Only two years later, in May 2002, a federal plan on camp closures was adopted stating that no Russian citizen should live in tents. This sudden concern for the displaced was further demonstrated by emphasizing their substandard living conditions. The scenario is rather simple - all one needs is an independent expert on unacceptable living conditions, preferably an impartial state authority. In the case of Ingushetia this role was played by the Sanitary and Epidemiology Department (SES) and fire department, who basically confirmed what the humanitarian organizations have been saying for years, namely that the living conditions in terms of water, sanitation and fire safety are absolutely unacceptable. If you’re lucky you get a few NGOs onboard who will gullibly support your claim, as has been the case with several settlements in Ingushetia. The “independent expert” recommended closing down the locations where the IDPs were living. In a civilized country, the migration service would face thousands of lawsuits for providing unfit accommodations. But in Russia, the tenants bear the consequences and move out.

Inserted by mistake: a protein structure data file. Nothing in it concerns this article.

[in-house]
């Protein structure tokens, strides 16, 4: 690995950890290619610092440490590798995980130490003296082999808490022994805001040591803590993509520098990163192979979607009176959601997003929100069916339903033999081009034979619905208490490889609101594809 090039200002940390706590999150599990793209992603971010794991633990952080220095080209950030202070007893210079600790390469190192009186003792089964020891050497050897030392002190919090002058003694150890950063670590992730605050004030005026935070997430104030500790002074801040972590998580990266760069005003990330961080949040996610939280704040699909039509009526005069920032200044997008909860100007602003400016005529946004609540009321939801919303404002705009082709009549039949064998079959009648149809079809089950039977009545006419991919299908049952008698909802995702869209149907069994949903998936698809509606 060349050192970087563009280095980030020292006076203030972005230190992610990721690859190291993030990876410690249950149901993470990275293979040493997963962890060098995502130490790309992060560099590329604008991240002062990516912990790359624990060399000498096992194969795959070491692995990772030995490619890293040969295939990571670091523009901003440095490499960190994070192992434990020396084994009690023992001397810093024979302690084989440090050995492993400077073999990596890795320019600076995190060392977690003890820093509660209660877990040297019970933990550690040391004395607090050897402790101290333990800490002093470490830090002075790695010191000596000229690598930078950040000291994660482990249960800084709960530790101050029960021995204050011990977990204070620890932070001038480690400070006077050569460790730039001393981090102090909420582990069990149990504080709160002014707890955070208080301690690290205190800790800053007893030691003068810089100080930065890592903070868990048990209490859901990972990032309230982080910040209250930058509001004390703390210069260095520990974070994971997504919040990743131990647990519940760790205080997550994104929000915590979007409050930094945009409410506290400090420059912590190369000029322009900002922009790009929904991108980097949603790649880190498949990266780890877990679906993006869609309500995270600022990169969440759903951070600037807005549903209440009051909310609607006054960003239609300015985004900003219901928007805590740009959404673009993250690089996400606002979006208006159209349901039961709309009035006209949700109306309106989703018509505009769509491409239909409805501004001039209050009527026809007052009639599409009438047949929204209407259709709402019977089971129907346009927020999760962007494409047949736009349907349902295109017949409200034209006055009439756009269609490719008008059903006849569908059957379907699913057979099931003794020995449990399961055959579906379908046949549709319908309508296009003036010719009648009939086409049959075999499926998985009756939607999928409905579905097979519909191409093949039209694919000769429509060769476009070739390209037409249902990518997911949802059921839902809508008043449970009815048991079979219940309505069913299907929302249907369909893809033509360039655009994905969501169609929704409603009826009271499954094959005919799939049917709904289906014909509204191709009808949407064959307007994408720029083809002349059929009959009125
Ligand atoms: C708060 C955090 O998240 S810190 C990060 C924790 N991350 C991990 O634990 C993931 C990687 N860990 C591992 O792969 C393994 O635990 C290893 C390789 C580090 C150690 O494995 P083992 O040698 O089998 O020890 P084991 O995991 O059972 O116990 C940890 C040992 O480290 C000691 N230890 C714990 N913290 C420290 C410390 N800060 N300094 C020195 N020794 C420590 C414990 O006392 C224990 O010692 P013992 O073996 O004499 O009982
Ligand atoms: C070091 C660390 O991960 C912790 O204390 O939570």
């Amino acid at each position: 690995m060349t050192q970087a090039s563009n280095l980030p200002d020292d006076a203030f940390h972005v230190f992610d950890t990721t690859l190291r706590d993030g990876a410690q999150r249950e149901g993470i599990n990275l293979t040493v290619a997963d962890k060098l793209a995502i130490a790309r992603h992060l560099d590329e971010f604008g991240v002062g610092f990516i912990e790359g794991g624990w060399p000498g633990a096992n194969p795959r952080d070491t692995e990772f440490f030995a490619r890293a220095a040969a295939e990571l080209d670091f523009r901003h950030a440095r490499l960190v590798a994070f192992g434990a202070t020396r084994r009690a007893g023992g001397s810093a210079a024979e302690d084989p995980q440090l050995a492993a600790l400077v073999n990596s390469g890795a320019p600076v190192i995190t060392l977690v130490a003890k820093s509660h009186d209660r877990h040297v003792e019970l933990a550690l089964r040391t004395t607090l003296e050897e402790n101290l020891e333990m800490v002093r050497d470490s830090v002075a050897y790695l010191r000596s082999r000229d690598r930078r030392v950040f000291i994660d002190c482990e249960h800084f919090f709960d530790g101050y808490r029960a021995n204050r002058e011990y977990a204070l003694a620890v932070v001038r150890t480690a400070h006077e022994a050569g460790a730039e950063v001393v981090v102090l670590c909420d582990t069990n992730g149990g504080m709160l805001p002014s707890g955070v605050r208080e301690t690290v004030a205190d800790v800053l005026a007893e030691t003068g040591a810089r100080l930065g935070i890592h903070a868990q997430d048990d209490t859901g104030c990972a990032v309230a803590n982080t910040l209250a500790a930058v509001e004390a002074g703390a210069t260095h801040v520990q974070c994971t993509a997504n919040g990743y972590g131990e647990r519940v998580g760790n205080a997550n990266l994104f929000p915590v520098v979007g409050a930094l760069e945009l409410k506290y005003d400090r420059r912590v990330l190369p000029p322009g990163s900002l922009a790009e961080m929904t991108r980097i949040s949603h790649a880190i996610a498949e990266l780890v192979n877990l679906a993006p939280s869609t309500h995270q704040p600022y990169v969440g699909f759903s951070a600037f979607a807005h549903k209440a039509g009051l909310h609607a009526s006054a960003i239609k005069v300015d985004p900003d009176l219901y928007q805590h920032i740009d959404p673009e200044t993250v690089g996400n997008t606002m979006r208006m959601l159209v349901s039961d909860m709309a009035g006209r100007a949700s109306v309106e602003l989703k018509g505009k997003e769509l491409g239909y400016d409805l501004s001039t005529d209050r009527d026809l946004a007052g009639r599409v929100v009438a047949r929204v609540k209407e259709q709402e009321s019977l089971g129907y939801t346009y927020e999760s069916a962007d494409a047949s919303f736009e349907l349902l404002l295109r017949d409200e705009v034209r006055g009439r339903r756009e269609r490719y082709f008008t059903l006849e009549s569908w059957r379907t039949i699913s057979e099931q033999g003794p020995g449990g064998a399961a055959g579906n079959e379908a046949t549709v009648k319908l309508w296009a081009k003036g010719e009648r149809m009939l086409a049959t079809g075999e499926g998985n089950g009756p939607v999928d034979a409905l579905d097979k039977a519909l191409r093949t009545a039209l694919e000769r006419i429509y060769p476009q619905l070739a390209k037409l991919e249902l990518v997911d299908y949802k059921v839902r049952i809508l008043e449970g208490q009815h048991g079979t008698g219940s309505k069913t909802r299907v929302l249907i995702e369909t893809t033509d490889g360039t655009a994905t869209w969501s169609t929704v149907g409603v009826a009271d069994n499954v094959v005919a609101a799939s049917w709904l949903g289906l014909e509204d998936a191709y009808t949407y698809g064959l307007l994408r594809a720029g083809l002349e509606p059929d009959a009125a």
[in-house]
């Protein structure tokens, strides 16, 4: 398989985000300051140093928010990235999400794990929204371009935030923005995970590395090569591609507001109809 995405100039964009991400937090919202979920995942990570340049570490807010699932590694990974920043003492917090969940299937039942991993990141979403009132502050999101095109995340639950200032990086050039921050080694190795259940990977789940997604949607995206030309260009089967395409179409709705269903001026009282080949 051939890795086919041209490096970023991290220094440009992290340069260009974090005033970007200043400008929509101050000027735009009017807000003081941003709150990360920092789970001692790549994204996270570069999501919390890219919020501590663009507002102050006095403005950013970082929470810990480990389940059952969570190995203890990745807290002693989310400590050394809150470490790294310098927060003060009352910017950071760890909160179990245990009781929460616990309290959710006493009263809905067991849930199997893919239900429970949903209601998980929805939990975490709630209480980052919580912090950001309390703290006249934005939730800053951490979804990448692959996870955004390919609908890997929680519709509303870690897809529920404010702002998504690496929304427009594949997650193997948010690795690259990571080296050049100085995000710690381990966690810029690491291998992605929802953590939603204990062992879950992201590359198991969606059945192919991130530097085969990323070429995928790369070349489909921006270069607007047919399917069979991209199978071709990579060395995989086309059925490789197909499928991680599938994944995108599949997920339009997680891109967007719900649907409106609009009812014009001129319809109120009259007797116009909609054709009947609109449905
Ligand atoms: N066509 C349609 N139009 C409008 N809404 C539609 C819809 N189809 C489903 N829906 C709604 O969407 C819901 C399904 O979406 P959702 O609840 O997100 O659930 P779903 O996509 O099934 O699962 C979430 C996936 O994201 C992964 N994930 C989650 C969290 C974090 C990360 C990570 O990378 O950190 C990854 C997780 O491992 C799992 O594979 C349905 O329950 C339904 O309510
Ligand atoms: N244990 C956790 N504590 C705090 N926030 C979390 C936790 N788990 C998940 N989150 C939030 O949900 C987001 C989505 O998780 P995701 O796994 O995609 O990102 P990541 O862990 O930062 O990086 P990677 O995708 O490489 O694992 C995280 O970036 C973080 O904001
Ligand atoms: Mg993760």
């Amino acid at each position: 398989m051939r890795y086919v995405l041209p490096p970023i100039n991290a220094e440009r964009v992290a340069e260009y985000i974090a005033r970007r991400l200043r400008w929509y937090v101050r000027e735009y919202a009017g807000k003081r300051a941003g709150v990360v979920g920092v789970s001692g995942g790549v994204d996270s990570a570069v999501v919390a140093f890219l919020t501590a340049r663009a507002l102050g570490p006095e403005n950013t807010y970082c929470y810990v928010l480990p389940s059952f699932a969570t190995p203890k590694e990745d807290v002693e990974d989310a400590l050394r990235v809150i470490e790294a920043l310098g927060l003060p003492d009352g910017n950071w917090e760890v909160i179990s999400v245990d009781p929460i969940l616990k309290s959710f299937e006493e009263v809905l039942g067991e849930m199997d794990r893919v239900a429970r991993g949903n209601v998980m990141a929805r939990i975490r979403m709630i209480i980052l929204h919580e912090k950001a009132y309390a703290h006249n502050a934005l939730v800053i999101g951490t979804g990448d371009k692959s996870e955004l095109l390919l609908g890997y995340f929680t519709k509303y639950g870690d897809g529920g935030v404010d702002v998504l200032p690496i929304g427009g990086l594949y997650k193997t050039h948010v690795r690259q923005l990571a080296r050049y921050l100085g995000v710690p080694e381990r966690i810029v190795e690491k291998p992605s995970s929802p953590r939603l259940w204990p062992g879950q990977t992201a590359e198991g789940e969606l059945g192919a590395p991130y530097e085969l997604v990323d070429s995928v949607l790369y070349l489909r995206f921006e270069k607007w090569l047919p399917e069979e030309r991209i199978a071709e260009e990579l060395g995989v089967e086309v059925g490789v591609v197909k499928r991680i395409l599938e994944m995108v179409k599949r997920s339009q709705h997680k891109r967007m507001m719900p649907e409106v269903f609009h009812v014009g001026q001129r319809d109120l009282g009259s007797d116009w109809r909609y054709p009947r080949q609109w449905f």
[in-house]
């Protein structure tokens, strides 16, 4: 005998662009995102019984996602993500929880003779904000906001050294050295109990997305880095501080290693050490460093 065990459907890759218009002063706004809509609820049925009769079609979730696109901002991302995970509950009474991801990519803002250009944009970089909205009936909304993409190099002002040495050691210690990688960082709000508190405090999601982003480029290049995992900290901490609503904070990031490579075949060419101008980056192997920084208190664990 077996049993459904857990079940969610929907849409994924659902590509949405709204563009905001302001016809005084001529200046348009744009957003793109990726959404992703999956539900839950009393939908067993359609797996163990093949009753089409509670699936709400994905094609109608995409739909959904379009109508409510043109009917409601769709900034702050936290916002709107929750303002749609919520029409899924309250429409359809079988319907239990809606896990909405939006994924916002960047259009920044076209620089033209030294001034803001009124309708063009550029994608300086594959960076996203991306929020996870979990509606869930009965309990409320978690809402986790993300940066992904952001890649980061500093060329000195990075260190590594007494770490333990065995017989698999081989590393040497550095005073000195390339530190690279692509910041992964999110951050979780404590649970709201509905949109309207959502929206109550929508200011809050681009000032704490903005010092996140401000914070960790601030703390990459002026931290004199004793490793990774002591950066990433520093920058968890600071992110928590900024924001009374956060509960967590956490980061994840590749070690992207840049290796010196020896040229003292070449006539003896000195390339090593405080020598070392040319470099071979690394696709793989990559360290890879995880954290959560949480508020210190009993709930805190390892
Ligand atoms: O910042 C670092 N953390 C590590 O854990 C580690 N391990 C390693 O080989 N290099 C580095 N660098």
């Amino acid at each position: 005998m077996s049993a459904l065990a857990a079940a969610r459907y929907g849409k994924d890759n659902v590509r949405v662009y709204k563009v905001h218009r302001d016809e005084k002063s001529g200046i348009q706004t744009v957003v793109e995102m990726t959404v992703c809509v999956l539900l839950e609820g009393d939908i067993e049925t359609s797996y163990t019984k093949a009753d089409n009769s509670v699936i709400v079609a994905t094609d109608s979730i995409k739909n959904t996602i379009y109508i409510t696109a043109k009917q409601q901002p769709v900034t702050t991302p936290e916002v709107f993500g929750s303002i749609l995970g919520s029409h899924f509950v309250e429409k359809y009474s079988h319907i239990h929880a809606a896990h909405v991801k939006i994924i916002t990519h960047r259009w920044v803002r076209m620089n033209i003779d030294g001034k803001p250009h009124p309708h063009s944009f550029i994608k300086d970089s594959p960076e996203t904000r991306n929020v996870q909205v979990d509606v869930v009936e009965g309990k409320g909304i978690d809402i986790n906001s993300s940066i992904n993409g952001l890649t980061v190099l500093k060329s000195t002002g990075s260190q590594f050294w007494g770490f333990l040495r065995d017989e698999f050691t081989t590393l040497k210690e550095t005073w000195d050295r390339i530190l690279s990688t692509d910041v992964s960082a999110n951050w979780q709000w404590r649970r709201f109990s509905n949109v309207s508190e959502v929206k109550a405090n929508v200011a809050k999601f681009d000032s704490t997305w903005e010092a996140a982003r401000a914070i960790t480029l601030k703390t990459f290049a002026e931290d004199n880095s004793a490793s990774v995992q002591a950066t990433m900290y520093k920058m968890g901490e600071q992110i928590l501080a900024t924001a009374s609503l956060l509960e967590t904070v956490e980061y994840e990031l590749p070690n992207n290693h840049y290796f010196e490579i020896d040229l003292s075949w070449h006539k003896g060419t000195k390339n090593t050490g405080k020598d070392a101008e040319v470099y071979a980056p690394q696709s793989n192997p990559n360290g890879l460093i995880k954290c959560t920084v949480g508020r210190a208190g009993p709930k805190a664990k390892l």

It is worth mentioning that in Chechnya over twenty thousand are living in government managed temporary accommodation centers with living conditions worse than in most settlements in Ingushetia. The SES experts, and international organizations as well as a variety of government officials, have long been drawing attention to the fact that the sanitary conditions in some of these centers are comparable to living in garbage dumps. However, because housing and assistance there is free, this is a strong pulling factor for IDPs and refugees. But once the authorities decide to evict people from these centers (leased by the migration service whose contracts on some will expire this year), SES experts are most likely to be invited again to formally bless the decision. The inhabitants will become virtually homeless as well as deprived of their subsistence, food from the government.
What next in Ingushetia?
The announcement about the closure of all remaining camps actually means that the Ingush branch of the migration service will no longer sign rental contracts with owners whose homes have been used for IDP housing. Consequently, all per capita and housing utility funding from the state will be terminated. This may mean eviction of the IDPs by the financially deprived homeowners.